Howse (1975) states that the telescope was also taken the Giggleswick in Yorkshire for the eclipse on 29 June 1927. The report submitted by Dyson for publication in the Monthly Notices of the Royal Astronomical Society, Vol. 87 suggests otherwise.

 

Post war

Mothballed during the Second World War, the telescope was brought back into use at Greenwich in 1947/8 when it was employed for experimental work on photo-electric guiding for possible future use with the Transit Circle and supplying the Isaac Newton Telescope with fully automatic guiding capable of correcting atmospheric effects several times a second.

In March 1950, the instrument was restored to full working order, with the restoration of  the gravity drive, the control pendulum of the 26-inch refractor being used in place of the original pendulum which had seriously deteriorated during 11 years of forced disuse. The 3-inch finder scope was also replaced; having at some time in the past developed a crack (see the annual report for 1951 for more details).

As the only one of the large refractors to have been brought back into use, it was used for observations of comets and the brighter minor planets, occultations and the testing of a camera constructed around a 5½-inch Ross aircraft reconnaissance lens.

The telescope stayed at Greenwich until 1956/7 when it was moved to Herstmonceux and re-erected in August 1957 in Dome D where is still remains, a new mounting having been provided by Grubb Parsons in 1969. The old mounting is now in the care of the National Maritime Museum (Object ID: AST0931). In the mid 1960s, the 6-inch Franklin Adams wide-angle Star Camera was mounted piggyback onto the Astrographic Refractor. It was used during the reporting year 1965/6 to search for new variables by comparing the developed plates using a technique known as ‘blink’ comparison. Still mounted on the Astrographic Telescope in 1985, its current whereabouts is unknown.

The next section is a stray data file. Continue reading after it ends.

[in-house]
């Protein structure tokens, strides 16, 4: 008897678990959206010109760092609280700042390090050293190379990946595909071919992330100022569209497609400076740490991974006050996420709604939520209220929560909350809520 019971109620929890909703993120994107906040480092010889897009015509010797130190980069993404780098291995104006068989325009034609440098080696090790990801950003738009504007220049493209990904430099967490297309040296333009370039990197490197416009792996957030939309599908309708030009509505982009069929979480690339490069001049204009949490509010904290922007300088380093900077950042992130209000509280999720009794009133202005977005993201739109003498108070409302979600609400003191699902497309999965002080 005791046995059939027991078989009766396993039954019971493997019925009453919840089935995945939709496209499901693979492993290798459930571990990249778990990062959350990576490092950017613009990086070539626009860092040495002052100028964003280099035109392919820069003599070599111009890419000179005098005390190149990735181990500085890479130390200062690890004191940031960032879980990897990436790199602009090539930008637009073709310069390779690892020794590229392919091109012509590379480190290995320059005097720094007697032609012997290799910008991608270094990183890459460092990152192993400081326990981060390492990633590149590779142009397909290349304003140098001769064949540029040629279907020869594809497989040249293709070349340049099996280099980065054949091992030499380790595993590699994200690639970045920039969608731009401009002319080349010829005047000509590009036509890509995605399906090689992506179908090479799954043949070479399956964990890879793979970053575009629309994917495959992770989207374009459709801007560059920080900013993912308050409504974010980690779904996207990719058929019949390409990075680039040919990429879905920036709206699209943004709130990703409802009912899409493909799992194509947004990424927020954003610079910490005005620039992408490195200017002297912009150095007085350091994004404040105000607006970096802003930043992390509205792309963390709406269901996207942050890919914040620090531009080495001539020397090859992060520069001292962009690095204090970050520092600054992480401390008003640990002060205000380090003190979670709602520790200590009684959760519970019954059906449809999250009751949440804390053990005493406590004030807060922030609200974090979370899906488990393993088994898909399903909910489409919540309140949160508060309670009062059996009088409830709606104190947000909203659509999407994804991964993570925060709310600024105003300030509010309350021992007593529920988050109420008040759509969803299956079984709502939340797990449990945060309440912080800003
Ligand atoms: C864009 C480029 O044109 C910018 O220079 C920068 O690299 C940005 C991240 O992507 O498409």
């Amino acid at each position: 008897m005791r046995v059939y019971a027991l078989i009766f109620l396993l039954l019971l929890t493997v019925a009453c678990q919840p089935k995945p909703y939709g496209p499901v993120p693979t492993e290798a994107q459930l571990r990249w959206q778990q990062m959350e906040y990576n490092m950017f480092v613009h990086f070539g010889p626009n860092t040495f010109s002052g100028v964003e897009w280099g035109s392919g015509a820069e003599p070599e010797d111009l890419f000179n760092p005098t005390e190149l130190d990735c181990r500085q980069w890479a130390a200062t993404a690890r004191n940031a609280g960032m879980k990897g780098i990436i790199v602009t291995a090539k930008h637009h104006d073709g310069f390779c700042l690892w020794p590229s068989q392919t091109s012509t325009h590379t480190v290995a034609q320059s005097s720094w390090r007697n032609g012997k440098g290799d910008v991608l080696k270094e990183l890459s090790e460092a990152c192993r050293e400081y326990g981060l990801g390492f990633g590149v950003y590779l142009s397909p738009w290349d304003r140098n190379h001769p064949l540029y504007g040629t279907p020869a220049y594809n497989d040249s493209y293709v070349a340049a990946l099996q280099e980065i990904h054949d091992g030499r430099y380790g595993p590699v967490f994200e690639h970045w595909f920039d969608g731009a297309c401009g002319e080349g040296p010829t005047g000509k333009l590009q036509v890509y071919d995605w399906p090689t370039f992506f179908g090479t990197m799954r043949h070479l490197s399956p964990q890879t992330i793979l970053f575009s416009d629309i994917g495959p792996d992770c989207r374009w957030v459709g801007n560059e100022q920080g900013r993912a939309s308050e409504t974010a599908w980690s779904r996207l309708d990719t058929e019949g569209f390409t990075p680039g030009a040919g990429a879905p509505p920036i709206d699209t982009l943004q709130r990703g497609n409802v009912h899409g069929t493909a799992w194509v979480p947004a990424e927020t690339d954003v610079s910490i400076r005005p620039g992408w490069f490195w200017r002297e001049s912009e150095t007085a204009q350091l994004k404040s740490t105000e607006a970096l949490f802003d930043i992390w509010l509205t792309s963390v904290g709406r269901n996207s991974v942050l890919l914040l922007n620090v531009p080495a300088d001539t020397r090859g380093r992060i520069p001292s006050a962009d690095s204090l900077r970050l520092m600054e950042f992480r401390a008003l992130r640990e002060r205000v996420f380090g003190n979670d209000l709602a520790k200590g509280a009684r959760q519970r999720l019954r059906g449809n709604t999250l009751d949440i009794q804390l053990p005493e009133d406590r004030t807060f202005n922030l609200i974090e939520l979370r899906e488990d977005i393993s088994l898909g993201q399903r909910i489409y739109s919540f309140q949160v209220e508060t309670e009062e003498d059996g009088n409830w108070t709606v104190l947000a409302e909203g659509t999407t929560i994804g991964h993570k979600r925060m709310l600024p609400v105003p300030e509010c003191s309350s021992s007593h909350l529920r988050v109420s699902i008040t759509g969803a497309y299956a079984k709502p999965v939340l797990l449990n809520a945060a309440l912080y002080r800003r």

The Astrographic Refractor at Herstmonceux in 2011. Reproduced under the terms of a Creative Commons Attribution-NonCommercial-NoDerivs (CC BY-NC-ND) licence courtesy of Melanie Davies (see below)

 

Contemporary accounts

The Astrographic Telescope and its method of use were described in some detail by Chrisitie in the introduction to the first volume of the Greenwich Section of the Astrographic Catalogue. The use to which the telescope was put each year, together with any alterations to it, were normally recorded in the annual reports.

 

Further Reading

Turner, H.H. The Great Star Map (London, 1912). Note: in this online copy, pages 156 & 157 appear at the start of the book.

Perryman, Michael. The making of History’s Greatest Star Map (Heidelberg: Springer, 2010)

Perryman, Michael. The History of Astrometry (2012)

Wayman, P. A. The Grubb Astrographic Telescopes, 1887-1896. Mapping the Sky: Past Heritage and Future Directions: Proceedings of the 133rd Symposium of the International Astronomical Union, held in Paris, France, 1-5 June 1987. Edited by Suzanne Debarbat. International Astronomical Union. Symposium no. 133, Kluwer Academic Publishers, Dordrecht, p.139

 

Image Credits and licensing arrangements



Second from top (left) The plate carrier of the Astrographic Refractor, c.1900. Reproduced under the terms of a Creative Commons Attribution-NonCommercial (CC BY-NC) licence courtesy of whatsthatpicture. For link to original image click here
Second from top (right)
The Astrographic Refractor and the clock Dent 2017, c.1900. Reproduced under the terms of a Creative Commons Attribution-NonCommercial (CC BY-NC) licence courtesy of whatsthatpicture. For link to original image click here


Bottom The Astrographic Refractor at Herstmonceux in 2011. Reproduced under the terms of a Creative Commons Attribution-NonCommercial-NoDerivs (CC BY-NC-ND) licence courtesy of Melanie Davies. For link to original image click here